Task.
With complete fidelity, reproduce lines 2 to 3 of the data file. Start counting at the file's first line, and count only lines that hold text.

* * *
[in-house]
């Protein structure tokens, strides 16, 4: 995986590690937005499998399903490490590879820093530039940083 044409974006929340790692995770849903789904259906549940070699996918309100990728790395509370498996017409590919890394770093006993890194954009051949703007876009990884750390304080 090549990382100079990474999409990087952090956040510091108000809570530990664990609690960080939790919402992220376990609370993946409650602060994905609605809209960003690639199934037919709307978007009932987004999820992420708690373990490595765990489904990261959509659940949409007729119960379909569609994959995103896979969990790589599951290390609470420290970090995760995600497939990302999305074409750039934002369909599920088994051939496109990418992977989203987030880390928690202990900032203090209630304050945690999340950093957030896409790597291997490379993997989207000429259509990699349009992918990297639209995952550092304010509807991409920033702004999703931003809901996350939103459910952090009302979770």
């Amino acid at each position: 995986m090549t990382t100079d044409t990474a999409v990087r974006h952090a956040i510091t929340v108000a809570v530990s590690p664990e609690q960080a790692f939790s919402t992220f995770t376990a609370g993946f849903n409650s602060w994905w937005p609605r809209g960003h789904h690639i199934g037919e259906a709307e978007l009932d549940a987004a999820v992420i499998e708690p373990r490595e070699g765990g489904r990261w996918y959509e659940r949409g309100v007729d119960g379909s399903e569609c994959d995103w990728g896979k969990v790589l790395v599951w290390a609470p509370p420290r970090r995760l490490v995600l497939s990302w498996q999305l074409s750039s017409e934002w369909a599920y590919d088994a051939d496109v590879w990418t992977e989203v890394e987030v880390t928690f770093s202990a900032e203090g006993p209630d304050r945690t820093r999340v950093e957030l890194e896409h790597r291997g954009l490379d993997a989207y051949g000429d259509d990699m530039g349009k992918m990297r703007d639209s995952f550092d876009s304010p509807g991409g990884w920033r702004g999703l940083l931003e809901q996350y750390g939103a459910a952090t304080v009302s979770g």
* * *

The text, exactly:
């Protein structure tokens, strides 16, 4: 995986590690937005499998399903490490590879820093530039940083 044409974006929340790692995770849903789904259906549940070699996918309100990728790395509370498996017409590919890394770093006993890194954009051949703007876009990884750390304080 090549990382100079990474999409990087952090956040510091108000809570530990664990609690960080939790919402992220376990609370993946409650602060994905609605809209960003690639199934037919709307978007009932987004999820992420708690373990490595765990489904990261959509659940949409007729119960379909569609994959995103896979969990790589599951290390609470420290970090995760995600497939990302999305074409750039934002369909599920088994051939496109990418992977989203987030880390928690202990900032203090209630304050945690999340950093957030896409790597291997490379993997989207000429259509990699349009992918990297639209995952550092304010509807991409920033702004999703931003809901996350939103459910952090009302979770």
């Amino acid at each position: 995986m090549t990382t100079d044409t990474a999409v990087r974006h952090a956040i510091t929340v108000a809570v530990s590690p664990e609690q960080a790692f939790s919402t992220f995770t376990a609370g993946f849903n409650s602060w994905w937005p609605r809209g960003h789904h690639i199934g037919e259906a709307e978007l009932d549940a987004a999820v992420i499998e708690p373990r490595e070699g765990g489904r990261w996918y959509e659940r949409g309100v007729d119960g379909s399903e569609c994959d995103w990728g896979k969990v790589l790395v599951w290390a609470p509370p420290r970090r995760l490490v995600l497939s990302w498996q999305l074409s750039s017409e934002w369909a599920y590919d088994a051939d496109v590879w990418t992977e989203v890394e987030v880390t928690f770093s202990a900032e203090g006993p209630d304050r945690t820093r999340v950093e957030l890194e896409h790597r291997g954009l490379d993997a989207y051949g000429d259509d990699m530039g349009k992918m990297r703007d639209s995952f550092d876009s304010p509807g991409g990884w920033r702004g999703l940083l931003e809901q996350y750390g939103a459910a952090t304080v009302s979770g």